Monday, 27 May 2013
Really impressed with the level of detail that the historical re- enactment team carry out at Kentwell hall! This afternoon, whilst watching an Elizabethen England Tudor recreation at 4.45pm a magnificent Red Kite drifted low over the walled garden and gradually drifted west (one of the secondaries on its right wing was missing) just like they would have done in Elizabethan England!
Sunday 26th May, I picked up John H & we drove to Lakenheath arriving there a creditable hour and a half later. Sadly, on the journey there road, the roads were littered with several Fox & Muntjac Deer carcasses (4 of each) but I was fortunate to see a live Roe Deer near the first Thetford wood. The car park at Lakenheath was absolutely bursting and we just managed to squeeze in and ambled down the track joining the crowds overlooking New Fen, where incredibly the male Red- footed Falcon was hawking for insects right over out heads! A really smart bird with a dark smokey- grey plumage with the vent and legs coverts a wonderful russet- brown. It was flying low over the patch of reeds bordering the path. It was flying up and down and flying up in the air, obviously catching insects and was later was joined by up to 3 Hobbies flying over the Mere. A calling Cuckoo revealed one flying left. A male Marsh Harrier also quartered the reeds. walking back another Cuckoo flew left. At Weeting Heath from the west hide 2 Stone Curlew seen both were initially standing with the closer bird moving and then settling down. Whilst just outside first one Spotted Flycatcher seen by the trunk of ivy clad tree close to the path, it flew in whilst further away another bird flew high up into the trees. These are my first sightings of this species for this year, yet another species which has declined rapidly in recent years. A walk at the reserve over the road revealed several calling Willow Warblers one calling from the top of a bush just by the path and then on the edge of a wood, we heard a delightful Tree Pipit singing, we then saw it it perched high in a deduduous not Pine tree and then another 2 Tree Pipits seen and heard later on. At East Wretham Heath, walking to a wood by a clearing just past a hide and looking across at a dead tree stump we heard the male Redstart singing and John picked it out perched near the top of a large bush (just left of the stump) before flew over to the tree stump, a resplendent male bird. It was seen a couple of times after this also. No luck at Beighton and we failed to see or hear any purring Turtle Doves, sadly.
Monday, 20 May 2013
On Sunday 19th May, a look at Pleasurewood Hills at 4pm revealed just 12 very late flowering Early Purple Orchids (flowering around a month late due to the wintry conditions) and maybe 20 in all with more non- flowering plants seen too. I am concerned about how dry this bank is getting and especially the incursion of bramble especially along the northern end. However, at another local meadow, (managed by the local wildlife trust) the difference was striking with a well managed site, I counted a personal record 43 Green- winged Orchids also coming into flower with one pale one seen (almost as pale as the Mediterranean sub- species) and one very deep purple one, too. Typically very stunted looking plants but when they are flowering they are absolute crackers well worth seeing!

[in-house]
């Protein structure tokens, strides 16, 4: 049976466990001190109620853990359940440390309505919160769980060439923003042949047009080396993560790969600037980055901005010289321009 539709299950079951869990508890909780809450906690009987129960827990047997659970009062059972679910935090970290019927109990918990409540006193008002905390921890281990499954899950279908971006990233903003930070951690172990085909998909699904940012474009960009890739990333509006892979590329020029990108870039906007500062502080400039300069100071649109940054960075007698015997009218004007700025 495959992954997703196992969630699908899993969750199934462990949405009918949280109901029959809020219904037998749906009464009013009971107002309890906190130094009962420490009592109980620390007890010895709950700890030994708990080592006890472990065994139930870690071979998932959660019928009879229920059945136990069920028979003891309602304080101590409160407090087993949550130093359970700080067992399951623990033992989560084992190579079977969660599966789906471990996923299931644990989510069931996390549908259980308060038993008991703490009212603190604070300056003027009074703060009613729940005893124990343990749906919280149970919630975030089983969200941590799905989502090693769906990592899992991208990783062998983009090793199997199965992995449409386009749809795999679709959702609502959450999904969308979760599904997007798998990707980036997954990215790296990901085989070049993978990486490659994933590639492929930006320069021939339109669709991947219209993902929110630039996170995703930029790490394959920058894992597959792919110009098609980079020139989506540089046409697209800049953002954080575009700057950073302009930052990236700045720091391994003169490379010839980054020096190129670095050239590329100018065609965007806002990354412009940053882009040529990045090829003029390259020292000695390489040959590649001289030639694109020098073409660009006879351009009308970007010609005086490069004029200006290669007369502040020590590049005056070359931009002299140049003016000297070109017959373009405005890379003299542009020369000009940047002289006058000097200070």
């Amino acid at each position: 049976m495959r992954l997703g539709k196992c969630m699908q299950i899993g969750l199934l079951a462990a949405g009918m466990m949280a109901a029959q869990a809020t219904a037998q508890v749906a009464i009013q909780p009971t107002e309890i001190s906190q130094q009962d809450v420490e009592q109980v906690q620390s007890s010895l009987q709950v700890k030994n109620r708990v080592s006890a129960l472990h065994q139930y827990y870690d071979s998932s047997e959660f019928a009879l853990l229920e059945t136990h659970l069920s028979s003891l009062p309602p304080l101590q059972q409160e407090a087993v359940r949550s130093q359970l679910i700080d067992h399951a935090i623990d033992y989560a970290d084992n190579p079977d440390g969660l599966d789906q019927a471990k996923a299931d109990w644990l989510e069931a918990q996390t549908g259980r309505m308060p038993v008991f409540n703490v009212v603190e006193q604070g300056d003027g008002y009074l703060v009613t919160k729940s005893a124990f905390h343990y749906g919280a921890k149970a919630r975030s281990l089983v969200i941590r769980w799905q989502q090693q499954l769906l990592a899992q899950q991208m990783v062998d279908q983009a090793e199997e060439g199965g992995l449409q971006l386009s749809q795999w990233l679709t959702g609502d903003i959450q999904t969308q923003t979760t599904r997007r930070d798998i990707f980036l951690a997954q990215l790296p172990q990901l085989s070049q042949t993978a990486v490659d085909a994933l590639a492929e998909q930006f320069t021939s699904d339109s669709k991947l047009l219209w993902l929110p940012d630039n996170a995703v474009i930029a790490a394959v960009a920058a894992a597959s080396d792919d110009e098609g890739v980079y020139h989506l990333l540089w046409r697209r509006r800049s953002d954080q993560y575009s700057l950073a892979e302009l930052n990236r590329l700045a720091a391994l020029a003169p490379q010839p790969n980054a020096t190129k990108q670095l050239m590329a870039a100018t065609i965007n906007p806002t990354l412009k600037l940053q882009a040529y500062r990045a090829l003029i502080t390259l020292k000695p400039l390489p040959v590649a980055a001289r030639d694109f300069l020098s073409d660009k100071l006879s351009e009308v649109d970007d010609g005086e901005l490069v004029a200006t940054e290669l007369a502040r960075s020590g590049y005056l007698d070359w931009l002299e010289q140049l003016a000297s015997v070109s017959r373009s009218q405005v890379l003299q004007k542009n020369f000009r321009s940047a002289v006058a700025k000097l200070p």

On Sunday 19th May I was walking down onto the North Denes at 7pm hoping to see the RBShrike from saturday, having missed it returning from Margate. As I walked down the steps, I had a tweet from Rene , saying it was still in the isolated bramble. Looking at the bramble just north of the Oval, there was no sign but looking east I saw Rene scoping something in an isolated bramble bush on the Denes. Joining him, initially the bird couldn't be seen and it flew to the first wing break of trees bushes north of the Oval, it was a superb male Red- backed Shrike in full summer plumage with black mask, reddish & chestnut brown back with a pink flush on the chest. It perched on the eastern edge of the wind break before flying back to the bushes at the base of the cliff. It was seen here well, especially as we approached carefully and managed to get a few pics from 24 feet away. Meanwhile by the bramble by the Oval, a male Whitethroat was seen and 2 Long- tailed Tits. Rob Wil, then both Nevilles and Chris M, said he'd been briefly watching a Shrike by the wall on the eastern section of the Oval. Well it certainly wasn't our bird so we went in search of what we thought was another RB Shrike. How wrong we were! I elected to look in on the Oval (wrong decision) but Rene struck gold when he saw it and yelled out "Woodchat Shrike!" Well done to Chris & Rene on their excellent find. Looking over by a large bush by the entrance to the Oval, we could scoped and see a distant adult female Woodchat Shrike perched on the very top on its eastern end. She had a velvety looking chestnut crown with thick black face mask and noticeable amount of white on the lores indicating the bird was a female. She had a black back with greyer area approaching the whitish rump. There was a thick white patch on the upper wing and a much smaller white patch near the edge indicating this bird was of eastern European origin rather than being that of a Balearic race. She had whitish underparts with the flanks showing a pale rusty hue. She was eventually pushed by a dog walker closer as it flew and perched on the eastern oval wall directly in front of a pine tree trunk, it then flew closer on hedges peaks protruding over the height of the wall. A dog walker coming from the north, it flew south and into the Oval. Peering over the wall, we saw it perched on the Tennis court fence before flying down to the small manicured bushes by the start of pitch and putt, OFB went inside the Oval to photograph it when the keeper arrived, the bird was then flushed and flew south west within the oval. Inexplicably at this time everyone went off. I then seized the opportunity to walk around the path bordering the wall and as I reached the south- west section i noticed perched in a bush bordering the green, the head of the Woodchat, crouching down I was barely 20 feet away from the Shrike. She sometime stretched her head before flying to the bushes along the western edge catching beetles and promptly devouring it. She appeared to cough several times, obviously hoping to produce a pellet. I was really enjoying having the Shrike to myself but seeing Ricky walking out of the Oval, I tweeted out and within minutes was joined by half a dozen people. the bird performed well occasionally flying down to the ground and catching insects. Eventually leaving her, I walked back saw the male Red- backed Shrike again perched in the bramble just north of the Oval. A visit to Breydon water failed to reveal the Monty's, Sedge Warbler heard by the dyke and a male Whitethroat seen singing the only birds seen on what was a disappointing visit.